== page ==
Hit the Cornell track for 2 miles. I realized that I know nothing about what the marks on the track mean. I guess I should volunteer at one of the FLRC track meets to learn a thing or too.
An excellent plan! Or at least run Trackapalooza.
I wish I could run, but I’m still recovering from injury. Please let me know what jobs might be appropriate for someone who knows nothing about track.
I’m still figuring out all the jobs for this meet because it’s different than normal, given that we have FAT (fully automatic timing) and aren’t doing the timing ourselves. But go ahead and sign up for “I’ll do anything” and I’ll figure out a spot for you. The meets are always fun and great spectating. Thanks!
Hit the track at the Trumansburg school for a couple of speedy walking miles. I walked in Lane 4 and found it interesting how my mind registers a mile in laps and was surprised by how much ‘shorter’ a mile felt in that lane.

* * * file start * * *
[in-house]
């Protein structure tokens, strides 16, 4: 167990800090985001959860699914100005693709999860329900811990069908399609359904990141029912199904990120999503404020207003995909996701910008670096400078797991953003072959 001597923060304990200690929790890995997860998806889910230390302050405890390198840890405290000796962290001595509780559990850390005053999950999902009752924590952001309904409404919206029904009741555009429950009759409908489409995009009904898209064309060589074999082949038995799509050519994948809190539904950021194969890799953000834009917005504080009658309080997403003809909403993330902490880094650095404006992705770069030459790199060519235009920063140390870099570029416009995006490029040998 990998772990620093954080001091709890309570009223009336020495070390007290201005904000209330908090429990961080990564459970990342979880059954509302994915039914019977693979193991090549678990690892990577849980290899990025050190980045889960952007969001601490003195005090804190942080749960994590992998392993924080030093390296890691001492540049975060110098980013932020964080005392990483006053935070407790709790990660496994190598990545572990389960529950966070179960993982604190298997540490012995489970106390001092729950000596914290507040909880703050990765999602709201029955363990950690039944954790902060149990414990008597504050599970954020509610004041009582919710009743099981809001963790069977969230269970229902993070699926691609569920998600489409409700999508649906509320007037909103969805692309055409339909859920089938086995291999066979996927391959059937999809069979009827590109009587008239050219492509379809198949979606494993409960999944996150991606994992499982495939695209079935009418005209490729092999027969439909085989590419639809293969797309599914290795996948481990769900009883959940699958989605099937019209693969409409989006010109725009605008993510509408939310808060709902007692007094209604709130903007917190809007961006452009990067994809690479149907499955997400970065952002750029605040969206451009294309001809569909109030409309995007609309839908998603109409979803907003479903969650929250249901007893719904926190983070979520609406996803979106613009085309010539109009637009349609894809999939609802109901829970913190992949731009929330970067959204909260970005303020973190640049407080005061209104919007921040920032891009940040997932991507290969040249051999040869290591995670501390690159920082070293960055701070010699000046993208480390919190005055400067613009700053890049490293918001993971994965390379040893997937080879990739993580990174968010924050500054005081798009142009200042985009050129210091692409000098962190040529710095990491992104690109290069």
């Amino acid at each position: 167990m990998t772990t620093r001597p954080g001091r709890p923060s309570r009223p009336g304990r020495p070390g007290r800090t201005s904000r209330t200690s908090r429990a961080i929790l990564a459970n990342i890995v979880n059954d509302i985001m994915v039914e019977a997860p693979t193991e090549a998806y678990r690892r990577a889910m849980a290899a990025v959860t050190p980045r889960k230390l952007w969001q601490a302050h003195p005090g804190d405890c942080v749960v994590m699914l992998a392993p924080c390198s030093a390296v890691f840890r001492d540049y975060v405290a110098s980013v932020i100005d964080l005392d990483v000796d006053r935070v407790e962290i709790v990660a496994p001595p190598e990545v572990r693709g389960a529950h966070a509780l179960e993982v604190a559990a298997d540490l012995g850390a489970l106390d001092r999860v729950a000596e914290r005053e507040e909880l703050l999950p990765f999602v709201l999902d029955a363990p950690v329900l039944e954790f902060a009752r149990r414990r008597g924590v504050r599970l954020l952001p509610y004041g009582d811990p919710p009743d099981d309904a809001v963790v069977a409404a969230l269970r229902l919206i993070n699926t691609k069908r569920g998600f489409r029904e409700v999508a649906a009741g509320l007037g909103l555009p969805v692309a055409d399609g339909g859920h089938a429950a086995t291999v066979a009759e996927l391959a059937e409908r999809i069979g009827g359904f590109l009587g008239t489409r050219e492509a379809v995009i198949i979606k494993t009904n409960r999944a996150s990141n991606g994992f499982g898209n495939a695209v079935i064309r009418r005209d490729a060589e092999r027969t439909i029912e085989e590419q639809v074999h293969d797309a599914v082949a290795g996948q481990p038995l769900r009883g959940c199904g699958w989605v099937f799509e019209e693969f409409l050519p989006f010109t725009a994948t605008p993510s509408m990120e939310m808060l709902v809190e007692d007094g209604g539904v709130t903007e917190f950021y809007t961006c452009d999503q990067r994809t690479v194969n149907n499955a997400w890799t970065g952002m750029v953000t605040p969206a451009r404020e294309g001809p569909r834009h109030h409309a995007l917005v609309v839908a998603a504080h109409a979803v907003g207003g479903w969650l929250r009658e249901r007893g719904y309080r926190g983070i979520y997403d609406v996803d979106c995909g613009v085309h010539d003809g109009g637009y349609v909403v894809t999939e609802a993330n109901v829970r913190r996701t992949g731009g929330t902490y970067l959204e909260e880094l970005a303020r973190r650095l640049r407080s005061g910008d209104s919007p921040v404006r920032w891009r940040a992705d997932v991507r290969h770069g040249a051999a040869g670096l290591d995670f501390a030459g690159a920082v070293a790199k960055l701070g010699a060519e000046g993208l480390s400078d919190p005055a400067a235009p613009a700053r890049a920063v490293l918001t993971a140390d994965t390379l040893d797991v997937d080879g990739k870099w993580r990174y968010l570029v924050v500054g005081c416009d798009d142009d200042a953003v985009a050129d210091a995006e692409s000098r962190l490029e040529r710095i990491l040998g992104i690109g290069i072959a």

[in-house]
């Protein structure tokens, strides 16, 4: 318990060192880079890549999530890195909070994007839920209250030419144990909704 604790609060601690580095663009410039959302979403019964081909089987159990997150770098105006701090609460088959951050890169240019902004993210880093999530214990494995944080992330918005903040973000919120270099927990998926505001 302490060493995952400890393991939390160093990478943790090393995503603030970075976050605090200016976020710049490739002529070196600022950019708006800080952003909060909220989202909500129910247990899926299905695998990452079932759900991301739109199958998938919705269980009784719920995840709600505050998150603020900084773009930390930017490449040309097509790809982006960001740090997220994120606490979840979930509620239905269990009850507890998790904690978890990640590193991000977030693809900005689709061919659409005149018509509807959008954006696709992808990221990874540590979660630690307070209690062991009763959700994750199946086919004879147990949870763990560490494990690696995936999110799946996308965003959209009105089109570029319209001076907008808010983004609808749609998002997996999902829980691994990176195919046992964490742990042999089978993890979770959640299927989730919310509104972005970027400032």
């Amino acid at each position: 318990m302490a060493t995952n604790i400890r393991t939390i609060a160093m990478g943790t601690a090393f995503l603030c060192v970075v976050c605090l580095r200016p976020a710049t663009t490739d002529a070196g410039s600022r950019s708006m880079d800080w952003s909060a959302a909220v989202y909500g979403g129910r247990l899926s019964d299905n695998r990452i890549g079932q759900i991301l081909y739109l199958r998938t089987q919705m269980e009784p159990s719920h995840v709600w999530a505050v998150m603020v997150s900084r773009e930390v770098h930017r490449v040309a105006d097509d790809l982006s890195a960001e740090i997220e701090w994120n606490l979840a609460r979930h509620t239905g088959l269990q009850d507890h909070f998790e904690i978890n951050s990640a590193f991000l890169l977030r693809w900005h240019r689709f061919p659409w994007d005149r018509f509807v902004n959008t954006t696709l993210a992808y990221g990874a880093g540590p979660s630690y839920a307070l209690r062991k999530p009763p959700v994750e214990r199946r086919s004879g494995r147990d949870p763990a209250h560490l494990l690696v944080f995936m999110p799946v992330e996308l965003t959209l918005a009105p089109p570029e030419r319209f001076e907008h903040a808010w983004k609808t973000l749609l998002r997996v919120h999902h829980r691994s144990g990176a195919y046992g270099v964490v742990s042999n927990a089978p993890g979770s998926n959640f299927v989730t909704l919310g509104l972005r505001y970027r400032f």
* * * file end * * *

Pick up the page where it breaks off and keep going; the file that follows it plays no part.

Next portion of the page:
Must have been speedy to cause perturbations in space and time. Four laps in Lane 4 would be 92 meters longer than 1600, about the length of the straightaway. When you come to Trackapalooza, you’ll see how the 200m and 400m have markings that indicate the staggered starts to account for the difference in lane distances.
I do know about the staggered starting positions. I’ve watched a little bit of track on TV. Don’t runners collapse into fewer lanes in the longer distances? I was looking at the distance between the different start positions and trying to eyeball if my laps were making sense.
Thanks for the link! I was planning to search for this later. I thought I would test out the different lanes in future Sweet 1600s.
Yes, in the longer distances, there are several different approaches to evening out the distance. Most common is a waterfall start where there’s a slightly curved start line so the runners on the outside of the track get a foot or two ahead to compensate for the extra distance they have to cover to get to Lane 1. Some races (when there are a lot of runners) instead do a box start where half the race starts well ahead but has to stay in Lane 4 or greater for part of the way around before cutting in. It’s all quite interesting at an intellectual level.